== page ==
Getting convicted of a sex crime in Connecticut can be devastating. Not only does it result in a lengthy prison sentence and expensive fines, but also registration as a sex offender.
Sex offender registration means providing identifying and personal information (e.g. phone number, home address, e-mail, fingerprints, photographs, and other forms of identification) for a certain amount of time to the Connecticut Department of Emergency Services and Public Protection, which is a statewide law agency of the state police department. Registration occurs as soon as a person finishes their prison sentence and is released into the community.
Individuals who are facing sex crime accusations often wonder if they are required to register as a sex offender for the rest of their lives. The answer is that it depends on the circumstances of the case.
The following are several categories of individuals who would be subject to sex offender registration:
- Individuals convicted of nonviolent sex crimes – A conviction for a first offense is punishable by up to ten years of sex offender registration. A second-time conviction can lead to lifetime registration as a sex offender.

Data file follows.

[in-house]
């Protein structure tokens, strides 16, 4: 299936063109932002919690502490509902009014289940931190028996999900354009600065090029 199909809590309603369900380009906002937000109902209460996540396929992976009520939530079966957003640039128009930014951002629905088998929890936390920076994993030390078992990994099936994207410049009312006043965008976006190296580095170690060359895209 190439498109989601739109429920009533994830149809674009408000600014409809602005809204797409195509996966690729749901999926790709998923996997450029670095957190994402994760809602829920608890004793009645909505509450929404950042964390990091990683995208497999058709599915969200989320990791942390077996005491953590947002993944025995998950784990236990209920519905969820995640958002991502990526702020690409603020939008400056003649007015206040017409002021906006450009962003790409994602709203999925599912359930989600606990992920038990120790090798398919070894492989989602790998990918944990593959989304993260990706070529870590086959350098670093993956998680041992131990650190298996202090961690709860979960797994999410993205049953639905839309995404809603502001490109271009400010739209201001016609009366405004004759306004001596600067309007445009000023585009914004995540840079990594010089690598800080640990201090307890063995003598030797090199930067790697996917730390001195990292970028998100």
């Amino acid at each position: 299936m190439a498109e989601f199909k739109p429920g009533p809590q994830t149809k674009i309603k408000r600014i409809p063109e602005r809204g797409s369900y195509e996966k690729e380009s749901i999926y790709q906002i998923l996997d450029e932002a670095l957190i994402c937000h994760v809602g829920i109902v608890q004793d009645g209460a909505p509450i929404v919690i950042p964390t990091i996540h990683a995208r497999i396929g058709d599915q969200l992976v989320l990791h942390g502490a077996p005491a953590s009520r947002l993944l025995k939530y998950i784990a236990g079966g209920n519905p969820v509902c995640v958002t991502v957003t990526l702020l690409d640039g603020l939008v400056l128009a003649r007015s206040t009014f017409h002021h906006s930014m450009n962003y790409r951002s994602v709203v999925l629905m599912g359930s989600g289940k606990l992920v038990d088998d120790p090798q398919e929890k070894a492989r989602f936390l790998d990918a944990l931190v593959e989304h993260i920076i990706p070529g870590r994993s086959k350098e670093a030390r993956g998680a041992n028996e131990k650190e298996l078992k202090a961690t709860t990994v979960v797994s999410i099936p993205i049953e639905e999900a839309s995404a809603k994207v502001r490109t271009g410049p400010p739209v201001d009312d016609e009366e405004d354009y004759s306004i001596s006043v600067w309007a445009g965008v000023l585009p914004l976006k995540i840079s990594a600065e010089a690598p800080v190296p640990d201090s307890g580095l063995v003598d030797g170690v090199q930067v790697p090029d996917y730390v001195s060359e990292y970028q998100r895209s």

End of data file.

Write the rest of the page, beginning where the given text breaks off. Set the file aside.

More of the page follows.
- Individuals convicted of sex crimes against a minor – A conviction for a first offense is punishable by up to ten years of sex offender registration. A second-time conviction can lead to lifetime registration as a sex offender.
- Individuals convicted of a felony that the court deems done for a sexual purpose – A conviction for a first offense is punishable by up to ten years of sex offender registration. A second-time conviction can lead to lifetime registration as a sex offender.
- Individuals convicted of a violent sex crime – A conviction for a first offense requires lifetime registration as a sex offender. Common types of violent sex crimes include first-degree sexual assault, first-degree aggravated sexual assault, second-degree sexual assault, third-degree sexual assault (with or without a firearm), sexual assault involving a spouse or romantic partner, and first-degree kidnapping with the intent to sexually abuse the victim.
Whether you must register for ten years or forever, being considered a sex offender in the community can cause severe damage to your personal life and professional reputation. You may experience trouble getting a job, finding a place to live since you’re not be allowed to live schools, and take advantage of other opportunities life has to offer.
Because of the reasons mentioned above, some people who have the register avoid doing so, believing their names and personal information will be removed from the registry. However, those who fail to register or fail to notify the Department of Public Safety (DPS) about certain changes in their circumstances—such as finding a new place to live—can be charged with a Class D felony, which carries a maximum five-year prison sentence and a fine not exceeding $5,000.
If you have been accused of a sex crime in Connecticut, do not hesitate to contact The Sills Law Firm at (860) 524-8118 today and schedule a free consultation. We have offices in New London, Pomfret, Norwich, Hartford, Waterbury, and Westport.